In the previous article we discussed the half kneel position which is the foundation for the lunge and split stance movements. These positions are unique to humans in that we are bi pedal mammals and dissociation of each side of the pelvis is important for ambulation activity such as walking and running.
The ability for the body to stabilize and transfer energy through the torso and pelvis with one leg in the front position and one in the rear allows for not only daily function but also for athletic performance.
These are key points regarding your form and technique to take note of during the movement. Depending on your height and hip anatomy, some mild variances may be noted as assuming a perfect 90-degree angle at the hips and knees may not be achievable.
It’s the focus on the good positioning that will ensure proper muscle sequencing patterns and reduce compensatory techniques
The reverse lunge is a great way to retrain the movement pattern while ensuring proper technique. If you are not good with lunges, this is a good place to start.
This move ensures proper sequencing of the pelvic muscles with attention to the torso position. Forward lunges sometimes promote excessive quad dominance and anterior knee translation.
Forward lunges are still a good exercise but reverse lunges tend to target the appropriate musculature with better focus on pelvic dissociation.
Hook a band anchored overhead with it looped under your shoulders. This support will help to unload your body weight for assistance with the movement.
While ensuring the proper checkpoints of the lunge, use a furniture slider to move one foot behind you as you control yourself dropping down into the second position.
Form tip: Place a foam roller standing vertically in front of your front foot. This will ensure you have to move backwards and avoid anterior knee translation so as not to hit the foam roller. It will also help you to focus on keeping the knee in line with the ankle and avoid it translating inward.
Using the slider, move one foot out to the side while focusing on maintaining a level pelvis and upright torso.
This is a great exercise for training power during running mechanics.
Assume a split stance position.
Progress it by adding a weight to hold on one side. The unilateral hold of a weight will challenge the core and hip muscles by opposing the pull of the resistance.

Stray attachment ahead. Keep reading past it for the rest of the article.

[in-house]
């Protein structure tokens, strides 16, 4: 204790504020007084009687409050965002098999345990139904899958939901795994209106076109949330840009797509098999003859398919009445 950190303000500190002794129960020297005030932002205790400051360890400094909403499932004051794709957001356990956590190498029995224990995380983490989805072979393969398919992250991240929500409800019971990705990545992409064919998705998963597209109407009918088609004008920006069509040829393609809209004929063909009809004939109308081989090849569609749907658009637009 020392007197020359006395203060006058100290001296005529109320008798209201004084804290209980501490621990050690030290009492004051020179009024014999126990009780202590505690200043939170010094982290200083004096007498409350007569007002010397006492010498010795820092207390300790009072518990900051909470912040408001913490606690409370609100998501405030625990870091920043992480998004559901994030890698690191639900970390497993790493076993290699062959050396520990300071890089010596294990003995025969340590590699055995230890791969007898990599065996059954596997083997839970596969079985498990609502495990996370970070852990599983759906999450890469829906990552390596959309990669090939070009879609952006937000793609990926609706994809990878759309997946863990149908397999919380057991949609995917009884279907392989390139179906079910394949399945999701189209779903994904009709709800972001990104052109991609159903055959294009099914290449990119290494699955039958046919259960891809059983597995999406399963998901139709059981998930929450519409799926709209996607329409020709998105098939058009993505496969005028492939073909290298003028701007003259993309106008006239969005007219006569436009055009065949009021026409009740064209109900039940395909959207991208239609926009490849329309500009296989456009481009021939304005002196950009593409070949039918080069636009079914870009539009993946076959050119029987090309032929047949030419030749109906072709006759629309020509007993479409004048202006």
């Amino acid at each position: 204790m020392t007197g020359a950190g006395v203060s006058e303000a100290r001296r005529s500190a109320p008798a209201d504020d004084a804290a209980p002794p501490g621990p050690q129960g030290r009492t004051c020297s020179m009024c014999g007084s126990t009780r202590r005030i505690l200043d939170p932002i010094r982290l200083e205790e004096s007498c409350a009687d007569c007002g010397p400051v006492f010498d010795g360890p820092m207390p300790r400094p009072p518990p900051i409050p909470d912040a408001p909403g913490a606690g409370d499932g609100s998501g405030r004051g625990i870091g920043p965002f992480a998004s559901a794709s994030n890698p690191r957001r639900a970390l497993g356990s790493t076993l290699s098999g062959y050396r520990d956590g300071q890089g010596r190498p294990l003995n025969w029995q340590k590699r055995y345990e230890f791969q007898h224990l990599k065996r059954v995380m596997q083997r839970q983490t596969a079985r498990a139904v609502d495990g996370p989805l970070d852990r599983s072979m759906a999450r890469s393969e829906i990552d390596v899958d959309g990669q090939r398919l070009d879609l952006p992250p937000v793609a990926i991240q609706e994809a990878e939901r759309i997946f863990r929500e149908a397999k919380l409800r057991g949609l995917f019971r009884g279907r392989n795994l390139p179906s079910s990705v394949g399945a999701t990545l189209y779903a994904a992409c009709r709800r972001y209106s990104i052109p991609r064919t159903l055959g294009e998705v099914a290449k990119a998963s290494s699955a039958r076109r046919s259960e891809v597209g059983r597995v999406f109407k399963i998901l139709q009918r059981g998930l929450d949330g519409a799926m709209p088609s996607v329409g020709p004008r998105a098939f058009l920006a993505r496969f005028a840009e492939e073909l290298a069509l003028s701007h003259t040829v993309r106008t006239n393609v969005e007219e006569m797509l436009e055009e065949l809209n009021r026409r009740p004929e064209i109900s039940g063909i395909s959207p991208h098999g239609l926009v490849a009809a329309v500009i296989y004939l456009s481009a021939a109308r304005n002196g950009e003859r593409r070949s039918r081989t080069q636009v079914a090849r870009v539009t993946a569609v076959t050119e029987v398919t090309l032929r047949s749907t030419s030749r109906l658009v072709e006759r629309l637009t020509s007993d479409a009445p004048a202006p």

Make sure to keep the weight in line with the side of your body so that your shoulder and arm is in line with your ear and hip.
It is harder to hold the weight on the “open side” which is the side with the leg in the rear position.
To progress the split stance lunge even further progress the weight to the overhead position.
This can be done with a kettle bell or dumbbell.
Kettle bells will demand a greater grip response and control of the wrist, which will cause a greater response in the shoulder for posture control.
Once you can demonstrate good control of your torso and hips in half kneeling, progressing to lunges and split stance patterns will help translate into functional and athletic performance.
Always ensure good control and execution with body weight first.
Use of assistance bands can help you to learn the movement pattern while preventing excessive strain and compensation. Progressing to resistance will help to strengthen the movement pattern and muscle performance in these positions.
These moves are simple and effective, requiring minimal equipment and can provide a tremendous return in benefit.
Again, these are suggestions of where to start and a guide towards how to execute properly. You can always be creative with concepts as long as you are performing them safely and appropriately.
About The Author:
Michael St. George PT, DPT has been practicing for 10 years primarily in the outpatient and orthopedic setting. He works for a physical therapist owned private practice based in the greater Philadelphia area and surrounding suburbs. Mike is certified through Functional Movement Systems for FMS, SFMA and FCS which consist of screens and testing used to measure movement quality and performance. Mike also has experience with working with numerous surgeons and physicians from the Rothman institute. Currently he works primarily with ACL, meniscus and post surgical recovery and sports injuries, return to sport testing and performance, running evaluation and re training and hand and upper extremity conditions.